And, blow me down if he didn't say he would rather stay home too. He said, "I like school, but I see it's too much of a sacrifice- I would have have so much less time to be with my family and do the things I want to do if I wasn't home until 3:10pm each day." Oh boy! Is it true? Did my children just realise for themselves how school is inferior to home? With no interference from me, and seemingly a fair bit of encouragement from the school corner...and after only 2/3 days? WHOOPEE!

Suddenly the world seemed normal again...but I was still nervous they might change their minds...but then I was also pretty sure, now that we had been to hell and come out of it so quickly- that there was little chance they would go permanently. They can think for themselves, they can make informed decisions.

J-Man got upset (really upset) with a game he and Princess were playing and I held my breath. That had been the catalyst for his decision to try school. I waited to hear he had changed his mind and he would be tootling off again in the morning. But no, he went to his room for a break, and when I looked in on him, we chatted and his equilibrium was restored. He went back to the game, and I wondered how long I will hold my breath each time they argue over Lego....but then got on with my private (and texting) celebration.

My children would not be going to school in the morning. They would be home with me- and I wouldn't quickly forget what life without them was like. I would make sure to cherish them, and let them know how much I enjoyed their company, and themselves. And Monday rolled around, that's what I did.

The big kids joined us in our itty-bitty double bed for snuggles in the morning, and we all stayed there way longer than usual. It was a very happy day, an ordinary day really- nothing earth-shattering, nothing different at all really- just a normal ol' day, but everything was different for me.

Choosing School, Part 1 (long!)

So often when people have asked in a panic, "What should I do if my child wants to try school?" I have given advice...but when it happened to me, I didn't follow my own advice as well as I might have.

For one thing, I was so eager to seem supportive (of my child, not of school), that I agreed instantly. I didn't push for further information as to what it was about school that they particularly wanted to try. I have always thought children should choose for themselves, but I was wholly unprepared for it.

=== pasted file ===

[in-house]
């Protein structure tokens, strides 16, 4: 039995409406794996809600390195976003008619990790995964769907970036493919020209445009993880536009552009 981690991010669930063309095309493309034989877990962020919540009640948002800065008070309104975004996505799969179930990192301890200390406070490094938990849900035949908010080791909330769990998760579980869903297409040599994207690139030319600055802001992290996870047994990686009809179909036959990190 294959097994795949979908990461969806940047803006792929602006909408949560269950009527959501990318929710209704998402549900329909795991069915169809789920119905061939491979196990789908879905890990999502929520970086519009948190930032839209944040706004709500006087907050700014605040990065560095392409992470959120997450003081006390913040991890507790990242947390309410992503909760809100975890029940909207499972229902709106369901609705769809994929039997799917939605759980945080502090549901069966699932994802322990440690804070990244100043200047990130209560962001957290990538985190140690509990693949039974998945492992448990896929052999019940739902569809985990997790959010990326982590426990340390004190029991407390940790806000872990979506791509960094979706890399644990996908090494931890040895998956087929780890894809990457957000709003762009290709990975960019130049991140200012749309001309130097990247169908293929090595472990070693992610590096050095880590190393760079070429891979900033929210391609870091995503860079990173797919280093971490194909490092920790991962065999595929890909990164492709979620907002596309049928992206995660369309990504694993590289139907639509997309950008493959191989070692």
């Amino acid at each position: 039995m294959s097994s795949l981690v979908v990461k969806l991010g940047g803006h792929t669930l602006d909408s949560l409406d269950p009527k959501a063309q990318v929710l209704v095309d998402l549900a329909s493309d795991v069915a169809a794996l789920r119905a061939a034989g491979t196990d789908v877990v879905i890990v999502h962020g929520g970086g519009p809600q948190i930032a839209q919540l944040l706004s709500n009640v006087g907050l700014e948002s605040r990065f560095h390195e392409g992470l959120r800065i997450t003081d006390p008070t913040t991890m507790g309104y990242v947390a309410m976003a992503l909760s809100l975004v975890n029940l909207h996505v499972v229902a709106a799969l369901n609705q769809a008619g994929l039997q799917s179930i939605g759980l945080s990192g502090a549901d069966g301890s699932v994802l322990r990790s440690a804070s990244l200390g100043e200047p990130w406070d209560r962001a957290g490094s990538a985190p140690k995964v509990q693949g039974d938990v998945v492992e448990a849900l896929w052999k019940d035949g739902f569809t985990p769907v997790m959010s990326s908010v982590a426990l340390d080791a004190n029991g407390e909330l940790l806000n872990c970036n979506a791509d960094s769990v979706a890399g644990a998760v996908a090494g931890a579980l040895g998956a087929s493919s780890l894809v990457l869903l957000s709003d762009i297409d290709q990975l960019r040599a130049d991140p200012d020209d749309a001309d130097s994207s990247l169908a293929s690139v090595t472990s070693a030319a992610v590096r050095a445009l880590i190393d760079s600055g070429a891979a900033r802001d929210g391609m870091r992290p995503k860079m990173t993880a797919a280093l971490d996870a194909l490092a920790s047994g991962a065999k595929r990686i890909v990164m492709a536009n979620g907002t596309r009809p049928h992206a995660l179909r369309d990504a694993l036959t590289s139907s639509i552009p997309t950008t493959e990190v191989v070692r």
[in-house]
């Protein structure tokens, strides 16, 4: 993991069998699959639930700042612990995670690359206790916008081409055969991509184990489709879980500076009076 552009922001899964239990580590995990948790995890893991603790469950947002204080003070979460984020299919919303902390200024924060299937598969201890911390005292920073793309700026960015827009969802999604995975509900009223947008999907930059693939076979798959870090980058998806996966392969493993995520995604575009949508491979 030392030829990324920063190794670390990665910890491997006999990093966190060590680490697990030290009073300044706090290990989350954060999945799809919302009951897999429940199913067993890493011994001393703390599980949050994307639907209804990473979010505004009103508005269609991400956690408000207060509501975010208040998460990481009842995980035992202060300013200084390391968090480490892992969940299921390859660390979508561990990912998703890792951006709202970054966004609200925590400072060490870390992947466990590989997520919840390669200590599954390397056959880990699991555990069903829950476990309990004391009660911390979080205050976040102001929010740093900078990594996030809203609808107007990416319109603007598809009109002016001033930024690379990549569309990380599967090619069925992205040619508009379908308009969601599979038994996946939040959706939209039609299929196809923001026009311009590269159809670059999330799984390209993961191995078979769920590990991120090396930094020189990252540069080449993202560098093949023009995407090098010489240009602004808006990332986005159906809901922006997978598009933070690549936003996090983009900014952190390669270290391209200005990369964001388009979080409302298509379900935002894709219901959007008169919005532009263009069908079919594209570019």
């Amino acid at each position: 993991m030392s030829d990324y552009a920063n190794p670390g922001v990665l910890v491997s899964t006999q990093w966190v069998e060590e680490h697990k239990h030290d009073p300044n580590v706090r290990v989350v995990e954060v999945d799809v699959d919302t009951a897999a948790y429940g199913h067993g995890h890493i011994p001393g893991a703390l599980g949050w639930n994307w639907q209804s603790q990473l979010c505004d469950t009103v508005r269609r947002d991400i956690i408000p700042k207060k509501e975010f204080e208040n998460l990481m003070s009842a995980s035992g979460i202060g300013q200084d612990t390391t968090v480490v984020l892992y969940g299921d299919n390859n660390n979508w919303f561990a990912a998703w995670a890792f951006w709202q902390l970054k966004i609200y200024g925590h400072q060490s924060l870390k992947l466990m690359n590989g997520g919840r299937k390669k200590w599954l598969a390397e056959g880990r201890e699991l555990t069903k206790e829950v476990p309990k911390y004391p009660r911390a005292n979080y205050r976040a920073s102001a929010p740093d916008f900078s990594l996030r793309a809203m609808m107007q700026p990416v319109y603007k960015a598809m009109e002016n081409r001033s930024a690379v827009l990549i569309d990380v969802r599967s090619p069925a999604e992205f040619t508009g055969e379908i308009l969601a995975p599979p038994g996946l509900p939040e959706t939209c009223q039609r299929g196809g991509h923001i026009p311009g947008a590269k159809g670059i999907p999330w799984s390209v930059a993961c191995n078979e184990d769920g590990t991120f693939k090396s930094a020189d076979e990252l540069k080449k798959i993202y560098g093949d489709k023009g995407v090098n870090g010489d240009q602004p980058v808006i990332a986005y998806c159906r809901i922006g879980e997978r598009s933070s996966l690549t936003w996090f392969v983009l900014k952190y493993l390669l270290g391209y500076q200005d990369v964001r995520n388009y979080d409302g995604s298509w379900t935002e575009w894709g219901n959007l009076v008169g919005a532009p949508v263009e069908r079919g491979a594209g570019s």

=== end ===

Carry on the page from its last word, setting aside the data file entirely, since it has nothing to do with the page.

For J-Man (aged 10.5 yrs), he wanted friends, he wanted something else to do with his time because our lives have been tipped rather upside-down lately. He was also curious about what went on there, what it was like, would he be good at it? I knew all these things because we have discussed this before, a few times.

Princess (nearly 7) was a different story- for her, it was all about the lunch. Honestly, you wouldn't believe how many directions could be given about the preparation of a school lunch. She was terribly excited.

J-Man's first day had been very interesting. For one thing, I had been unaware how small the local school was. There were 22 children. He was in the senior class with 8 others (and 8 computers). He had even seen a show- a boy much larger than him had been playing with a matchbox car in class, and when a girl told on him the teacher snatched it, and he proceeded to have (in J-Man's words) a "tantrum like a toddler". This escalated out of control apparently, until this child was throwing furniture!

Well, nothing I didn't see myself at school- but still, quite an eye-opener for J-Man. He has been worried about the school maths, but was amazed to find it was "Princess Maths". In other words, very easy. He saw right away that everyone in the class could write better than him, but he also discovered he quite liked writing (well, that didn't last- but he was quite buzzed about it for a day or three).

They had two trampolines which he enjoyed, and when they played sports, he asked if he could stay inside and keep writing his e's (I'm not kidding). Because he was only on a trial, they allowed it. I'm not sure if he would be able to avoid sports forever, but I didn't say so.

The children were friendly, and curious about him. The teacher was kind, and he felt the work was easy (which didn't make him wish it was harder, just be glad he hadn't looked silly). When I picked him up, kids came to ask me if I was J-Man's mum, and told me he was very clever, and a very fast runner to boot.